In lieu of requiring four-year degrees, tech companies like IBM are asking that their employees have some on-the-job experience, whether that be at a coding camp or through an apprenticeship. Apprenticeships in particular have become a fashionable alternative to higher education in the tech and manufacturing industries. In his 2017 article The Myth of the Skills Gap, Andrew Weaver wrote, “Thinking about the real financial and institutional mechanisms necessary to make, say, apprenticeships work is far more productive than perennially sounding alarms about under-skilled workers.” Those mechanisms are already in place. In October of 2017, US Secretary of Labor, Alexander Acosta, announced a task force on apprenticeship expansion. According to the US Department of Labor, since January 2017, employers have hired over 409,000 apprentices across multiple industries, including (not surprisingly) advanced manufacturing, IT, telecommunications, finance and business.
3. Vocational training
In order to meet their hiring needs, companies are investing tremendous capital back into universities and colleges to improve technical training. Electronics and engineering giant Siemens has donated more than $2 billion dollars worth of software to schools in Virginia to help train undergraduates on manufacturing technology. While this course of action may produce some tangible results in closing the skills gap, it doesn’t make a lot of economic sense at scale. The Siemens investment more closely illustrates the desperation of certain employers to find qualified workers.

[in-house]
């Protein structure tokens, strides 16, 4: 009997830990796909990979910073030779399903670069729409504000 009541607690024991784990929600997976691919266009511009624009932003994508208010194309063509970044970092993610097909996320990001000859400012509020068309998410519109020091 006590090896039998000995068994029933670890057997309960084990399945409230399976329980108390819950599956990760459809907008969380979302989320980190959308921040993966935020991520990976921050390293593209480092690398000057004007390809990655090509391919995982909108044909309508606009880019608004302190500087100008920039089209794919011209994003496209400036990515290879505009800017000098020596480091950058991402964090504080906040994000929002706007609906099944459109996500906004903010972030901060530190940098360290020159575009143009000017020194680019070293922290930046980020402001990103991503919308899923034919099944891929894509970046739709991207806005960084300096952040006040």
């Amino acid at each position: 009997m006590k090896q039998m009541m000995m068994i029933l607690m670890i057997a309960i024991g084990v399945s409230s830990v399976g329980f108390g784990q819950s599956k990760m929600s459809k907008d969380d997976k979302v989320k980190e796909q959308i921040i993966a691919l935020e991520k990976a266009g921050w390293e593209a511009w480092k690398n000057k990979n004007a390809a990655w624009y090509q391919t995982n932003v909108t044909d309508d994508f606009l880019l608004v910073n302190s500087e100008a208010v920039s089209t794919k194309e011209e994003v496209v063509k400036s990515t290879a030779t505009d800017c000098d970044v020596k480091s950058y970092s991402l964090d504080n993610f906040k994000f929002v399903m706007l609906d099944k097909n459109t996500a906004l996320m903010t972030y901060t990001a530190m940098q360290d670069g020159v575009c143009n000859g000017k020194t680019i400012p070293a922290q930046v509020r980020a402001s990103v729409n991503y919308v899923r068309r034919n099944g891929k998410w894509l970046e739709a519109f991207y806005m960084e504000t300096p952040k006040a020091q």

4. Build your own school
As the speed of automation and jobs displacement ramps up, businesses with foresight can mitigate their jobs loss by training workers early and on their own terms. French tech billionaire Xavier Niel, for example, invested $100 million of his own money to help build 42, a free coding school in Fremont, California, based on an “open education” model that promotes alternative learning. Similarly, Oracle broke ground in 2016 on Design Tech High School, the first charter school to be located on the campus of a technology company. The first course of action for the arriving freshman class was to design the school’s building.
5. See what’s out there
Schools like Design Tech High represent a national effort to train American students to fill American jobs, which is necessary. But there is a wide network of programming boot camps, computer-science programs and technology schools outside the US — in countries like India and China — that provide valuable and relevant education and training at little or no cost to students. When money is no longer a barrier to education, the talent pool opens up incredibly. That talent pool is a vital resource in the global effort to close the skills gap. What’s more, by recruiting international, specialized workers, companies will have people on-staff with the knowledge to educate current and incoming employees on emerging technologies.
Students nowadays are missing the context in which to apply the knowledge they are gaining. By design, schools cannot turn out graduates who can hit the ground running as they start their careers. We need to adopt a new way of teaching if we’re ever going to close the skills gap that advancements in technology have brought about. The examples I’ve laid out are a good way forward, but again the real, targeted job growth will come only when there is a full-scale reimagining of the education system.
Sridhar Vembu is CEO of Zoho.